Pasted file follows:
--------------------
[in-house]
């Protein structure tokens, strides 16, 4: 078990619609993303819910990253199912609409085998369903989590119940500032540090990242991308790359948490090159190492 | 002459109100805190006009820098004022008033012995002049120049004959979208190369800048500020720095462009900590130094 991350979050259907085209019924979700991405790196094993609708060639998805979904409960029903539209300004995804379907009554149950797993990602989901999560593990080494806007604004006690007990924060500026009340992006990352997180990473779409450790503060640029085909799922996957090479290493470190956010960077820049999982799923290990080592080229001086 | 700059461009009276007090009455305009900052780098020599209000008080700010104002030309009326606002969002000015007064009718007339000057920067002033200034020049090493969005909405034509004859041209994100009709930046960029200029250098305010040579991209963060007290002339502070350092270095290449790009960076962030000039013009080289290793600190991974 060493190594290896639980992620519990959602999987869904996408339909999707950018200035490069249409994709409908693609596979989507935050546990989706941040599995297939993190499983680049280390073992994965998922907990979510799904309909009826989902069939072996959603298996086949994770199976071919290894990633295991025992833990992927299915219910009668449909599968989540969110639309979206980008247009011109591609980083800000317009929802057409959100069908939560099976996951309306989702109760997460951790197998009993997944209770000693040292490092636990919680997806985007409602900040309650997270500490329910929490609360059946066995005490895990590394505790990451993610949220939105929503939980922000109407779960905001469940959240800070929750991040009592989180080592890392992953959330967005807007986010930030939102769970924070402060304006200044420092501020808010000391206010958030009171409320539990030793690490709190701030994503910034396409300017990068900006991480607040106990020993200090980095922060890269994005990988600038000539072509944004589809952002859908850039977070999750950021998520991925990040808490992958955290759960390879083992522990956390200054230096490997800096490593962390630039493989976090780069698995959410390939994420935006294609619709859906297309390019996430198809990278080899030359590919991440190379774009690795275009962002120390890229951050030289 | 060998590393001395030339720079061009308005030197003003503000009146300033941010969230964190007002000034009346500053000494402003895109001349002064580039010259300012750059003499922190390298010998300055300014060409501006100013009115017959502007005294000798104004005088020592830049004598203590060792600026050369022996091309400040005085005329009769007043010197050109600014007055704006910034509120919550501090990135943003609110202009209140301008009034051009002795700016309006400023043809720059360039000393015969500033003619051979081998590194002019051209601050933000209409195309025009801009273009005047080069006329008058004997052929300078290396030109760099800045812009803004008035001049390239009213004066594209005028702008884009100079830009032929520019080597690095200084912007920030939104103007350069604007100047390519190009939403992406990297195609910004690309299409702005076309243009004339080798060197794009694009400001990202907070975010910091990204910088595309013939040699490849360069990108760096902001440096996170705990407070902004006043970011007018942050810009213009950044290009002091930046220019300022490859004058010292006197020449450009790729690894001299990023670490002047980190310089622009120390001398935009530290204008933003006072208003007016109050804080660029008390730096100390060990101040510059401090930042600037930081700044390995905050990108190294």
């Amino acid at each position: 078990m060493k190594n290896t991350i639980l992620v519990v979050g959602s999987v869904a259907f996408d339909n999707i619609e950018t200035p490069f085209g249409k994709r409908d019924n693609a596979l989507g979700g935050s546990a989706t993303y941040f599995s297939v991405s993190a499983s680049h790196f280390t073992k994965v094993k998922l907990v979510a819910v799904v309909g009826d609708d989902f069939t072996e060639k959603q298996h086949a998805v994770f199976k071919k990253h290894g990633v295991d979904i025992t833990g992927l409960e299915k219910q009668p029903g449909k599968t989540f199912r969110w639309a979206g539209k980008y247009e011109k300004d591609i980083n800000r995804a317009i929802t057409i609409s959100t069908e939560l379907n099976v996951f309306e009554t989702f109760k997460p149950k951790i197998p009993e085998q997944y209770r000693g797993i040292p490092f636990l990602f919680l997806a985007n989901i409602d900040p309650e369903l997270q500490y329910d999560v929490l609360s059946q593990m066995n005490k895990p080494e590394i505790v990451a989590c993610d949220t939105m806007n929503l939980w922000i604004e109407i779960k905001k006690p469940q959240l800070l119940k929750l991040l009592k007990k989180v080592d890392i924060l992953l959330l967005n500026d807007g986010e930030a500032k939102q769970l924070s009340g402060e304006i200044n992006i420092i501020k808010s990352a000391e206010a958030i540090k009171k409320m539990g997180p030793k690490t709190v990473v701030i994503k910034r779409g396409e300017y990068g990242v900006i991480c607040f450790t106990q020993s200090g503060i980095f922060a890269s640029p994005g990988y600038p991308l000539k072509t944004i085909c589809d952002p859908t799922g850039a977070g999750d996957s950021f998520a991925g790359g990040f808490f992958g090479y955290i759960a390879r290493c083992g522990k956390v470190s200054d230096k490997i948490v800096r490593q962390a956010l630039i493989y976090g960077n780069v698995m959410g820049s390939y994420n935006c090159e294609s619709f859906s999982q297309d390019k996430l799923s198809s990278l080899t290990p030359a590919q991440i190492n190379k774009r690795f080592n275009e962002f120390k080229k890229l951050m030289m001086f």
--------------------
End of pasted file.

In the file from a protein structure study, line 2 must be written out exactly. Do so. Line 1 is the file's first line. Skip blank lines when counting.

């Protein structure tokens, strides 16, 4: 078990619609993303819910990253199912609409085998369903989590119940500032540090990242991308790359948490090159190492 | 002459109100805190006009820098004022008033012995002049120049004959979208190369800048500020720095462009900590130094 991350979050259907085209019924979700991405790196094993609708060639998805979904409960029903539209300004995804379907009554149950797993990602989901999560593990080494806007604004006690007990924060500026009340992006990352997180990473779409450790503060640029085909799922996957090479290493470190956010960077820049999982799923290990080592080229001086 | 700059461009009276007090009455305009900052780098020599209000008080700010104002030309009326606002969002000015007064009718007339000057920067002033200034020049090493969005909405034509004859041209994100009709930046960029200029250098305010040579991209963060007290002339502070350092270095290449790009960076962030000039013009080289290793600190991974 060493190594290896639980992620519990959602999987869904996408339909999707950018200035490069249409994709409908693609596979989507935050546990989706941040599995297939993190499983680049280390073992994965998922907990979510799904309909009826989902069939072996959603298996086949994770199976071919290894990633295991025992833990992927299915219910009668449909599968989540969110639309979206980008247009011109591609980083800000317009929802057409959100069908939560099976996951309306989702109760997460951790197998009993997944209770000693040292490092636990919680997806985007409602900040309650997270500490329910929490609360059946066995005490895990590394505790990451993610949220939105929503939980922000109407779960905001469940959240800070929750991040009592989180080592890392992953959330967005807007986010930030939102769970924070402060304006200044420092501020808010000391206010958030009171409320539990030793690490709190701030994503910034396409300017990068900006991480607040106990020993200090980095922060890269994005990988600038000539072509944004589809952002859908850039977070999750950021998520991925990040808490992958955290759960390879083992522990956390200054230096490997800096490593962390630039493989976090780069698995959410390939994420935006294609619709859906297309390019996430198809990278080899030359590919991440190379774009690795275009962002120390890229951050030289 | 060998590393001395030339720079061009308005030197003003503000009146300033941010969230964190007002000034009346500053000494402003895109001349002064580039010259300012750059003499922190390298010998300055300014060409501006100013009115017959502007005294000798104004005088020592830049004598203590060792600026050369022996091309400040005085005329009769007043010197050109600014007055704006910034509120919550501090990135943003609110202009209140301008009034051009002795700016309006400023043809720059360039000393015969500033003619051979081998590194002019051209601050933000209409195309025009801009273009005047080069006329008058004997052929300078290396030109760099800045812009803004008035001049390239009213004066594209005028702008884009100079830009032929520019080597690095200084912007920030939104103007350069604007100047390519190009939403992406990297195609910004690309299409702005076309243009004339080798060197794009694009400001990202907070975010910091990204910088595309013939040699490849360069990108760096902001440096996170705990407070902004006043970011007018942050810009213009950044290009002091930046220019300022490859004058010292006197020449450009790729690894001299990023670490002047980190310089622009120390001398935009530290204008933003006072208003007016109050804080660029008390730096100390060990101040510059401090930042600037930081700044390995905050990108190294």